An ode to the life of Jesus Christ, the Sagrada Familia Basilica, stands tall as one of Barcelona’s main religious and architectural attractions.
The brain behind the architectural marvel, Antoni Gaudí, was known for his eclectic architectural style. Though he was alive to see the completion of only one of the 18 towers, the remaining towers are being built true to his vision, complete with beautiful stained windows, columns, engravings, and spires.
Joining various of his other projects in Barcelona, Gaudi’s work on the Nativity Façade of the Basilica is protected as a UNESCO World Heritage site. Read on to find out what one can expect to find in the Sagrada Familia inside.
The meticulous blending of Christian iconography into Gaudi's distinctive design makes Sagrada Familia a structure, unlike anything you have ever seen. While people often focus on the exteriors of this spectacular structure, there’s a lot to be seen on the inside of the Sagrada Familia basilica. The colorful stained glass panes set against the delicate carvings, the high columns, and the crypt, all speak volumes about the complexity of this structure.
As you walk through the cathedral, you will be struck by the sheer enormity of construction. Gaudi has been known to use nature as a muse, and the massive columns within the cathedral have been built to resemble trees growing in a forest, leaving you with the illusion of walking through a botanical garden rather than a site of religious worship.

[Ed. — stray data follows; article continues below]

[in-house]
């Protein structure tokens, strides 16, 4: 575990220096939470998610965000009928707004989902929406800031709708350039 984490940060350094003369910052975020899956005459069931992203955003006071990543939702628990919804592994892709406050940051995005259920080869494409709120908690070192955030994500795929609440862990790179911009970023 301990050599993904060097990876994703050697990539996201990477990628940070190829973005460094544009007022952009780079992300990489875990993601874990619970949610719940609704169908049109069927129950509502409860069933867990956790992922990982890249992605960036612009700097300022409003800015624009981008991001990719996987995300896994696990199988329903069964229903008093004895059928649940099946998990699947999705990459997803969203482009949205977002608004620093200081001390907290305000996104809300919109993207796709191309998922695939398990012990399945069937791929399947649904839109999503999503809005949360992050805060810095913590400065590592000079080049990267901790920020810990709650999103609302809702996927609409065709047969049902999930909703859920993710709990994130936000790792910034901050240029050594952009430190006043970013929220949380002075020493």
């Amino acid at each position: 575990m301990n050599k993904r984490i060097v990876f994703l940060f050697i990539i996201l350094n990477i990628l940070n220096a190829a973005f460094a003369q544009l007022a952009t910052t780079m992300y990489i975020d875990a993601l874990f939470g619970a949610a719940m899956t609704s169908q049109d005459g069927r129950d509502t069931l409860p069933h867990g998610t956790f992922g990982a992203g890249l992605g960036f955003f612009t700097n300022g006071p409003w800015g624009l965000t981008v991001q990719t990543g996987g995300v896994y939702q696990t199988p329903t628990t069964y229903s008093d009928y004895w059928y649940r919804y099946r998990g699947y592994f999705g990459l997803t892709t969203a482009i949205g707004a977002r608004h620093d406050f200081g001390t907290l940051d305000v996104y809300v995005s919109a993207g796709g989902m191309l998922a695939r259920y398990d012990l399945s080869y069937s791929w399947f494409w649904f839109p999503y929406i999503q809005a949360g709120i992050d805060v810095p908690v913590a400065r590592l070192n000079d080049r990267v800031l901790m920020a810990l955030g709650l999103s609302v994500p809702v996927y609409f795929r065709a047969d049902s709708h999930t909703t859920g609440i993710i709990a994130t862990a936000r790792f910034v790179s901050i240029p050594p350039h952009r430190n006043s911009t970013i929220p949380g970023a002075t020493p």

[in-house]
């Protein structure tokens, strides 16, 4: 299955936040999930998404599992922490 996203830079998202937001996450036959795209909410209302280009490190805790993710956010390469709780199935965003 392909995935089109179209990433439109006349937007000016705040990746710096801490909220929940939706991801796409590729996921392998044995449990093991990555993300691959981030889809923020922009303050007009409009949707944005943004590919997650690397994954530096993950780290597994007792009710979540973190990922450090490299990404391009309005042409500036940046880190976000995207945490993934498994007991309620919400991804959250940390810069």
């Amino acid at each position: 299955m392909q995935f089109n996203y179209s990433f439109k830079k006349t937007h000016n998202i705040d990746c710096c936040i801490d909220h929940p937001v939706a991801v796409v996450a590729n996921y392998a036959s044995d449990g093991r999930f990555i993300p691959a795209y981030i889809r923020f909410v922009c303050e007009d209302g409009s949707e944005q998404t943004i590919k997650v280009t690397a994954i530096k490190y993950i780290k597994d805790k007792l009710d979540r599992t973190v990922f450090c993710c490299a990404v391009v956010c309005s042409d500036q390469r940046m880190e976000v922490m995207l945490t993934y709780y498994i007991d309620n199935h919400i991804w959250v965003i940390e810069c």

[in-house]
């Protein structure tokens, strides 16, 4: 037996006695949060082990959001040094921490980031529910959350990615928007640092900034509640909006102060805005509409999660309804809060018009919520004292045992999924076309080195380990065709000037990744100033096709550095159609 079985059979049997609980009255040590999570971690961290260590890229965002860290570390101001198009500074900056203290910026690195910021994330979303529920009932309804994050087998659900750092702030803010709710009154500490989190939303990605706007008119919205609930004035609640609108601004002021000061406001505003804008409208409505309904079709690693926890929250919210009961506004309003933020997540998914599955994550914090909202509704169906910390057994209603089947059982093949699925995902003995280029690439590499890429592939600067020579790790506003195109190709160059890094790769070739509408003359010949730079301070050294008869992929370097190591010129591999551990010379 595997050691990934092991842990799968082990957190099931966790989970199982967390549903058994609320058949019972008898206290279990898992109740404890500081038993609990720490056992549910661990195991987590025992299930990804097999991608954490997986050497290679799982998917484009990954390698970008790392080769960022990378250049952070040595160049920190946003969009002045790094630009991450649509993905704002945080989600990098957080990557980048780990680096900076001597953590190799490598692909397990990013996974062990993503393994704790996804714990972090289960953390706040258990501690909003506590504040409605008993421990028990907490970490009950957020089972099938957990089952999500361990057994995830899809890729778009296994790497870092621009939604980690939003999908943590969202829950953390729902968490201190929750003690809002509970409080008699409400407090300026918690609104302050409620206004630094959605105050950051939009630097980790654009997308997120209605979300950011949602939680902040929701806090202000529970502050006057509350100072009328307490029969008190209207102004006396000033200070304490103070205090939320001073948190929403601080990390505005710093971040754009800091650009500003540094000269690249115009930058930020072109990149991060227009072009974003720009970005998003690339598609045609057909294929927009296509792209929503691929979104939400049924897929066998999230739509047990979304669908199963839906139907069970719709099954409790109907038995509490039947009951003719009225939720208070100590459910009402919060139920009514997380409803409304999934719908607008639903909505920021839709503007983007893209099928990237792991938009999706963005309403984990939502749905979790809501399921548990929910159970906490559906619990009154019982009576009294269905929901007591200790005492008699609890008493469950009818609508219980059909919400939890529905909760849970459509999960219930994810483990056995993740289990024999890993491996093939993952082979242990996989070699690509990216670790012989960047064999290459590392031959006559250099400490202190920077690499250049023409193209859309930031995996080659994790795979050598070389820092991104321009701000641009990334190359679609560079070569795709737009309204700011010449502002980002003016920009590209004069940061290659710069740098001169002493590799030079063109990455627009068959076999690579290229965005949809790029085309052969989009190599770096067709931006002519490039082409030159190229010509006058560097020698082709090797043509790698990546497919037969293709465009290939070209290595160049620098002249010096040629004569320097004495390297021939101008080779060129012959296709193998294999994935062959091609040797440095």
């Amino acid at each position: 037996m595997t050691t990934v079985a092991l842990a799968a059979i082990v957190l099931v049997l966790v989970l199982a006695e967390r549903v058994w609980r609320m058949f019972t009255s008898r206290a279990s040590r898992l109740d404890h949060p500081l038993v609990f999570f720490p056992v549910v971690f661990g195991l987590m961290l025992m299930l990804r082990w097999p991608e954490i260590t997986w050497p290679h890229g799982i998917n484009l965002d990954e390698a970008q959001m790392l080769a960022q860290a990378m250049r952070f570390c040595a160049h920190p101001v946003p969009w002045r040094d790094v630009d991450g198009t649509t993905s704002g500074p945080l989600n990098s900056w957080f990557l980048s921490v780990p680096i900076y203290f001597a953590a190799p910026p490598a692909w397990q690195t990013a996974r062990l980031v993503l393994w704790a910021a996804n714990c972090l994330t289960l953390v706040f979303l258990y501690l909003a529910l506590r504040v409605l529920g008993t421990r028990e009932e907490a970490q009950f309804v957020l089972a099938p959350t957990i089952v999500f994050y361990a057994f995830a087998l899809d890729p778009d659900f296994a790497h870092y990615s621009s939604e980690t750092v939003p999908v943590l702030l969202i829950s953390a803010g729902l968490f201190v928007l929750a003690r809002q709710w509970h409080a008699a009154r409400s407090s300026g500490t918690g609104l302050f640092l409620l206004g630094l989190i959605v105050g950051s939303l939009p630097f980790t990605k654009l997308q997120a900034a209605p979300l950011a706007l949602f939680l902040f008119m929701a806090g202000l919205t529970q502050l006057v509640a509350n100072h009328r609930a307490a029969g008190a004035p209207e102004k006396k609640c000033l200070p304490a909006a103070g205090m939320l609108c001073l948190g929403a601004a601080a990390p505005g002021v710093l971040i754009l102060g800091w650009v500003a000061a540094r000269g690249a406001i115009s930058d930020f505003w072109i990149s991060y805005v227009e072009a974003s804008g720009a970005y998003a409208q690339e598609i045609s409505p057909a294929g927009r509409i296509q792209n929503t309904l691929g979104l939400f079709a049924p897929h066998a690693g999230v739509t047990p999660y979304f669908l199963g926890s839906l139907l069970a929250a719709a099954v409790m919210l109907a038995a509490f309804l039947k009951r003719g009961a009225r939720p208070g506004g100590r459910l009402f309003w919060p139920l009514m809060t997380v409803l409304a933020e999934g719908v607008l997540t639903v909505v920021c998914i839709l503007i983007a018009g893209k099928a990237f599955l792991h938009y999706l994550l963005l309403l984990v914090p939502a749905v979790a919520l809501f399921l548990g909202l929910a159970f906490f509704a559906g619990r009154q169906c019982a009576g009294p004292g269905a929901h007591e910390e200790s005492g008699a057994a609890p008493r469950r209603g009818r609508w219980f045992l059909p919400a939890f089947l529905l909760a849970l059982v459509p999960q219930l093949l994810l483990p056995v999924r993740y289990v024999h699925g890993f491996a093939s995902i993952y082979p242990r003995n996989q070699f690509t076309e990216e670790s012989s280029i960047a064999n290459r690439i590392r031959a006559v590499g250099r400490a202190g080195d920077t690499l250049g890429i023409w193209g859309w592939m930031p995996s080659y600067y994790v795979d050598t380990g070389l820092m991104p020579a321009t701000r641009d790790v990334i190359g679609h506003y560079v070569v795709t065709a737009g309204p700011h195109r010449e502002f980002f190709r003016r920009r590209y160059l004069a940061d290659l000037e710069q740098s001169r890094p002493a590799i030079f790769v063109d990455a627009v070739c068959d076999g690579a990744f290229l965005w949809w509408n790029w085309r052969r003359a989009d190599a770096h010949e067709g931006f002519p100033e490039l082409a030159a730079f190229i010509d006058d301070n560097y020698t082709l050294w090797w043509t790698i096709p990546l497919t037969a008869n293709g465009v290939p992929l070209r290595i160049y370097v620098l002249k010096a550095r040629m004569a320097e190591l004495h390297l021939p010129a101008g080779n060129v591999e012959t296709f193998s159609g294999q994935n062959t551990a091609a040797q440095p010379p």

The stained glass windows adorning the walls are magnificent, but what will leave you awe-struck is the way Gaudí envisioned the structure. The colors on each glass have been chosen based on the time of day the sun would shine through the window, filling the room with blues and reds to represent the birth and suffering of Christ.
The apse, a semi-circular structure with a dome, is generally part of a cathedral in which the altar lies. Gaudi ensured the apse of the Basilica felt light and open and designed it in a way that natural light from the outdoors would spill into it. The apse houses seven chapels, dedicated to the seven sorrows of joys of Saint Joseph.
At the center of the apse and directly above the crypt is the altar, whose ceiling is higher than the rest of the apse to accentuate its divinity. Keeping with tradition, above the altar is a canopy, also known as the Baldachin.
It has a heptagon shape, with seven edges, which represents the seven gifts of the Holy Spirit. Fifty hanging lights illuminate its rim of the canopy, and you will find grape vines and wheat that are the symbols of the Eucharist,springing from the rims. You will also find the Prayer of Glory written on a ribbon attached around the baldachin.